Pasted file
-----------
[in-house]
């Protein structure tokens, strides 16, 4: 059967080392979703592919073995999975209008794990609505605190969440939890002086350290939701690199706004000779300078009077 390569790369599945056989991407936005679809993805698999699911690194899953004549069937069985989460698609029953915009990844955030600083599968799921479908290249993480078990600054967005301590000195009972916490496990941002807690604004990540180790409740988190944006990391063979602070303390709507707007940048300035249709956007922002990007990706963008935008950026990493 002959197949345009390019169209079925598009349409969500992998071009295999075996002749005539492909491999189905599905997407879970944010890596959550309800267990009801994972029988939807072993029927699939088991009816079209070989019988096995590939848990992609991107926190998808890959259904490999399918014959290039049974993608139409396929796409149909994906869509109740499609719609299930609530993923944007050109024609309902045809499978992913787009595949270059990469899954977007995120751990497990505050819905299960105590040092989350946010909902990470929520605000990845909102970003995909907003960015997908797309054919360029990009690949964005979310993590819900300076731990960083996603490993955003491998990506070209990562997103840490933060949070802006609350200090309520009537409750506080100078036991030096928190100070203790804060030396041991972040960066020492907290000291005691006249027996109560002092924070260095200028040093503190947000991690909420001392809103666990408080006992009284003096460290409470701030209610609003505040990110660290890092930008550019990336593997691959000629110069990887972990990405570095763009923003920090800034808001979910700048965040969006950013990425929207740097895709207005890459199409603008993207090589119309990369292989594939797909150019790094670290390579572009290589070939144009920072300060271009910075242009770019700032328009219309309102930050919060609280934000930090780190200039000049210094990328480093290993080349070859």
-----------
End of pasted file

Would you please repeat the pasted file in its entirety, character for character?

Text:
[in-house]
């Protein structure tokens, strides 16, 4: 059967080392979703592919073995999975209008794990609505605190969440939890002086350290939701690199706004000779300078009077 390569790369599945056989991407936005679809993805698999699911690194899953004549069937069985989460698609029953915009990844955030600083599968799921479908290249993480078990600054967005301590000195009972916490496990941002807690604004990540180790409740988190944006990391063979602070303390709507707007940048300035249709956007922002990007990706963008935008950026990493 002959197949345009390019169209079925598009349409969500992998071009295999075996002749005539492909491999189905599905997407879970944010890596959550309800267990009801994972029988939807072993029927699939088991009816079209070989019988096995590939848990992609991107926190998808890959259904490999399918014959290039049974993608139409396929796409149909994906869509109740499609719609299930609530993923944007050109024609309902045809499978992913787009595949270059990469899954977007995120751990497990505050819905299960105590040092989350946010909902990470929520605000990845909102970003995909907003960015997908797309054919360029990009690949964005979310993590819900300076731990960083996603490993955003491998990506070209990562997103840490933060949070802006609350200090309520009537409750506080100078036991030096928190100070203790804060030396041991972040960066020492907290000291005691006249027996109560002092924070260095200028040093503190947000991690909420001392809103666990408080006992009284003096460290409470701030209610609003505040990110660290890092930008550019990336593997691959000629110069990887972990990405570095763009923003920090800034808001979910700048965040969006950013990425929207740097895709207005890459199409603008993207090589119309990369292989594939797909150019790094670290390579572009290589070939144009920072300060271009910075242009770019700032328009219309309102930050919060609280934000930090780190200039000049210094990328480093290993080349070859």